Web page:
Never Too Late to Start Exercising for Brain Health
Posted on by Paula Gallagher
Many studies have demonstrated the benefits of exercise on cognition, with regular physical activity associated with a lower risk of cognitive decline and dementia in later life. Engaging in physical activity, such as aerobic exercise or strength training, has been found to improve cognitive function, including attention, memory, and executive function.
Previous studies showed that individuals who engage in physical activity during their leisure time have a lower risk of developing dementia and better cognitive function later in life than those who are sedentary. However, it was unclear whether there was a specific age at which people needed to become active or a threshold of activity necessary to reap these benefits.
However, a new study shows that if you haven’t been active all your life, it isn’t too late to start. This new study, published in the Journal of Neurology, Neurosurgery & Psychiatry, followed almost 1,500 people for 30 years, found that while lifelong physical activity was linked to the best cognitive outcomes later in life, being active at any time and to any degree was associated with higher cognitive function. Even individuals who began exercising in their 50s or 60s had better cognitive scores when they reached 70 years old, and as little as one instance of exercise a month across adulthood was beneficial. Dr. William Roberts, a professor of family medicine and community health at the University of Minnesota Medical School, noted that small amounts of exercise across a person's life, beginning at a young age, are beneficial for long-term health.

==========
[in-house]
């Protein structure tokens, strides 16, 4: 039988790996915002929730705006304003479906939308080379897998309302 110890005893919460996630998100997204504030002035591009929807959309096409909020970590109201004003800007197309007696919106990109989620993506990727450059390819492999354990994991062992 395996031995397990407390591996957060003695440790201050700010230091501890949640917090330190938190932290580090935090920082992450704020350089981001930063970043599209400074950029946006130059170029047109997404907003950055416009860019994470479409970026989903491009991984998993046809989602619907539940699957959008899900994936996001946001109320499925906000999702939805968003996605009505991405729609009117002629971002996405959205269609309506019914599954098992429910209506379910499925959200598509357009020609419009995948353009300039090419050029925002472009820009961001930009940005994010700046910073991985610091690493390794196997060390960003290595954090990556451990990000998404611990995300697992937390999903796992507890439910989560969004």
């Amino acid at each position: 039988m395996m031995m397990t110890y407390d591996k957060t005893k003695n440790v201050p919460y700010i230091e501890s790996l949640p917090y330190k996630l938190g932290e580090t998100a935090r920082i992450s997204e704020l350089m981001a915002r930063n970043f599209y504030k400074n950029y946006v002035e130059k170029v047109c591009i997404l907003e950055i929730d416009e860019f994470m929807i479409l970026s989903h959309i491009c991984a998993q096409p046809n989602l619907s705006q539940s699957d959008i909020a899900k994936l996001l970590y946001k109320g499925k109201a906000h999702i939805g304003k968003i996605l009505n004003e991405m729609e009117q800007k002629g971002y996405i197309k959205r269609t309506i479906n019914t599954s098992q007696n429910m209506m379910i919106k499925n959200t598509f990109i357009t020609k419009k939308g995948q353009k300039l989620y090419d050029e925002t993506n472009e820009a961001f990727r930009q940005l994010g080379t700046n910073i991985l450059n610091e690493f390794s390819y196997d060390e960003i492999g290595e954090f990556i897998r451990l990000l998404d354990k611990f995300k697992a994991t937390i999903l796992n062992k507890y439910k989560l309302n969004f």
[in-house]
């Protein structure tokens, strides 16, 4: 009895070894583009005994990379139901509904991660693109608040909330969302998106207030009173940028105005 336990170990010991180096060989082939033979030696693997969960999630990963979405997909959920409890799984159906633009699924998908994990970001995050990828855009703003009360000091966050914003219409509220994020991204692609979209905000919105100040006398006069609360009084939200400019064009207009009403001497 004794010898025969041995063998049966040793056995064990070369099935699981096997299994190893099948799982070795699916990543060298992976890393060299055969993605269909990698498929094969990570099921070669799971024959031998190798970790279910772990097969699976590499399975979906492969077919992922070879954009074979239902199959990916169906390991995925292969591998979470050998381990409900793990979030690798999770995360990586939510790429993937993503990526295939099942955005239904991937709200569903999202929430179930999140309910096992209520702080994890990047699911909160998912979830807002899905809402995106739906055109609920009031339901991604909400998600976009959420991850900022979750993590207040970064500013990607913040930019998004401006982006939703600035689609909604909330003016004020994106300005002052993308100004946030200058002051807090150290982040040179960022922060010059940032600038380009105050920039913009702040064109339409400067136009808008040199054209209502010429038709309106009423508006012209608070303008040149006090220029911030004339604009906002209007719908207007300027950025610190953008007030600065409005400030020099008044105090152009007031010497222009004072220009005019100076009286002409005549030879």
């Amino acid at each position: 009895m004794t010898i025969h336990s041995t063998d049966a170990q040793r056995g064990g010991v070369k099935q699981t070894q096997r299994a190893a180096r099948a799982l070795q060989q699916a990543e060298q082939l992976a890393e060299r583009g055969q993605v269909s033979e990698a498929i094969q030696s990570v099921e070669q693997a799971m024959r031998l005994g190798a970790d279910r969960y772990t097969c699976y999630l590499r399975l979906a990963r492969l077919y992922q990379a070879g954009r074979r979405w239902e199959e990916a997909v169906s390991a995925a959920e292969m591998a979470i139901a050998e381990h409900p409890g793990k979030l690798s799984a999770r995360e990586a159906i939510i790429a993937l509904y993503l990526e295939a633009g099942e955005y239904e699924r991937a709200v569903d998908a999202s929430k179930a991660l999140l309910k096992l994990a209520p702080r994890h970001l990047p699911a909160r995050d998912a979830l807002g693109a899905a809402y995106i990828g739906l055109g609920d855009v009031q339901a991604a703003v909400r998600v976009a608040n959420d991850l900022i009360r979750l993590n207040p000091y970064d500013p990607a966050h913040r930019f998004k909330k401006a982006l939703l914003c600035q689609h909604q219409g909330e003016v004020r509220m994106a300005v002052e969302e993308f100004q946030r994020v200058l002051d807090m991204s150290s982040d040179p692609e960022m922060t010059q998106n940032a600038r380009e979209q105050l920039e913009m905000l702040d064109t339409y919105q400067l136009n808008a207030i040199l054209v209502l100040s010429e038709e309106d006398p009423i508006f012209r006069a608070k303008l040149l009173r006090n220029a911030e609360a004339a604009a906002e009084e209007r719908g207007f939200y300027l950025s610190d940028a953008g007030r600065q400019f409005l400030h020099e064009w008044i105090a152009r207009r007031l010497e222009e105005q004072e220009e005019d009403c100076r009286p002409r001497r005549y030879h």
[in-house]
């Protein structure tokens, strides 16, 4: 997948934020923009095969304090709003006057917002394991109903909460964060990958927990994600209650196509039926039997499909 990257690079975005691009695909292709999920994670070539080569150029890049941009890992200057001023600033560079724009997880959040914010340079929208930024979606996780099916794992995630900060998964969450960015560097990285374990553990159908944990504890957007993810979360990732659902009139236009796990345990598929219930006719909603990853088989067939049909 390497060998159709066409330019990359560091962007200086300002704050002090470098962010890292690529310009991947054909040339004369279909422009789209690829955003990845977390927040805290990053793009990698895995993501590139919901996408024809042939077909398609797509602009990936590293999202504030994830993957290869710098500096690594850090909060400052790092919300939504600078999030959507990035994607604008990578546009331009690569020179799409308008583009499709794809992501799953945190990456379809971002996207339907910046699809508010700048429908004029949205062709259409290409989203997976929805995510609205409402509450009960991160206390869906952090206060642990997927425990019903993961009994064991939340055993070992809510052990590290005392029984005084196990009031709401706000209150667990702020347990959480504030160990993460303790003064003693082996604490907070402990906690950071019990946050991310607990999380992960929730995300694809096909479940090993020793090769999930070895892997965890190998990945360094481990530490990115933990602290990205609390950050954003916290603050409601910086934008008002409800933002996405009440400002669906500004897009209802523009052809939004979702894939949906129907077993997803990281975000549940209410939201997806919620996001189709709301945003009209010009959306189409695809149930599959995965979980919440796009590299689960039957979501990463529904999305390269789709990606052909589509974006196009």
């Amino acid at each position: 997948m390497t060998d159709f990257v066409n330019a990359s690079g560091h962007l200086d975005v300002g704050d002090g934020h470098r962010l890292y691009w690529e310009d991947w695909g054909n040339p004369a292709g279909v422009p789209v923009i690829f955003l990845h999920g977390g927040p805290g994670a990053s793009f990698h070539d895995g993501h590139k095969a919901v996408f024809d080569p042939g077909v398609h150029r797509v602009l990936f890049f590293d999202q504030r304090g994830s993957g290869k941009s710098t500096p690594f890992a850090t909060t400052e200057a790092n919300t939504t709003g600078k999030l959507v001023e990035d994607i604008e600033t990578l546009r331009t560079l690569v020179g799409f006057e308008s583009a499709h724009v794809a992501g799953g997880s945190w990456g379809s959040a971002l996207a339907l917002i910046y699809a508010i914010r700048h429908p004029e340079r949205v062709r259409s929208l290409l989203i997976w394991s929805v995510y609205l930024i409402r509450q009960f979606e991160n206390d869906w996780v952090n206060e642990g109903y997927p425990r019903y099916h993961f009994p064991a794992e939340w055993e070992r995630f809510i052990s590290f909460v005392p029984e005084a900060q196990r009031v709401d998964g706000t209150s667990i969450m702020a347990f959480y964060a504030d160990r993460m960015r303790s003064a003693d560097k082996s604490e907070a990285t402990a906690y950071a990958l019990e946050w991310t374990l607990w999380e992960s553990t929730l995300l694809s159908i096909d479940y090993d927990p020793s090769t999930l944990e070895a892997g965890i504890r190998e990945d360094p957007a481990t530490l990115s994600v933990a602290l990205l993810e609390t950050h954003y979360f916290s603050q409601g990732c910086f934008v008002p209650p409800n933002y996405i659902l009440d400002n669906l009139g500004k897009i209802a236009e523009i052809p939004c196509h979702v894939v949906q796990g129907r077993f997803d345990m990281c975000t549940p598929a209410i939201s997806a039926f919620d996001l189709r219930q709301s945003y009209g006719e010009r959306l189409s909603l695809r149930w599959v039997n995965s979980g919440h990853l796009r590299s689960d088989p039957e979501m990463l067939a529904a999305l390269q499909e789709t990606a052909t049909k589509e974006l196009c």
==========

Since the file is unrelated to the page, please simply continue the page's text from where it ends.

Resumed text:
If you have never been active before, starting a new exercise routine can be challenging. Here are some tips to help you get started:
Start small: Don't try to do too much too soon. Start with short, easy activities like walking around the block or doing some light stretching.
Find an activity you enjoy: Choose an activity that you find fun and enjoyable, whether it's dancing, hiking, swimming, or playing a sport. This will make it more likely that you will stick with it.
Set achievable goals: Set realistic goals for yourself that you can achieve, such as exercising for 10 minutes a day, 3 days a week. As you get more comfortable, you can gradually increase the duration and intensity of your workouts.
Be consistent: Try to make exercise a regular part of your routine, whether it's every day or a few times a week. Consistency is key when it comes to building new habits.
Get support: Enlist the help of a friend or family member to exercise with you or join a fitness class. Having someone to hold you accountable and provide motivation can be helpful.
Be patient: It may take time to see results, so be patient with yourself and celebrate your progress along the way.
The most important thing is to get started and to find an activity that you enjoy. With time and consistency, you can gradually build up your fitness level and enjoy the many benefits of regular exercise.
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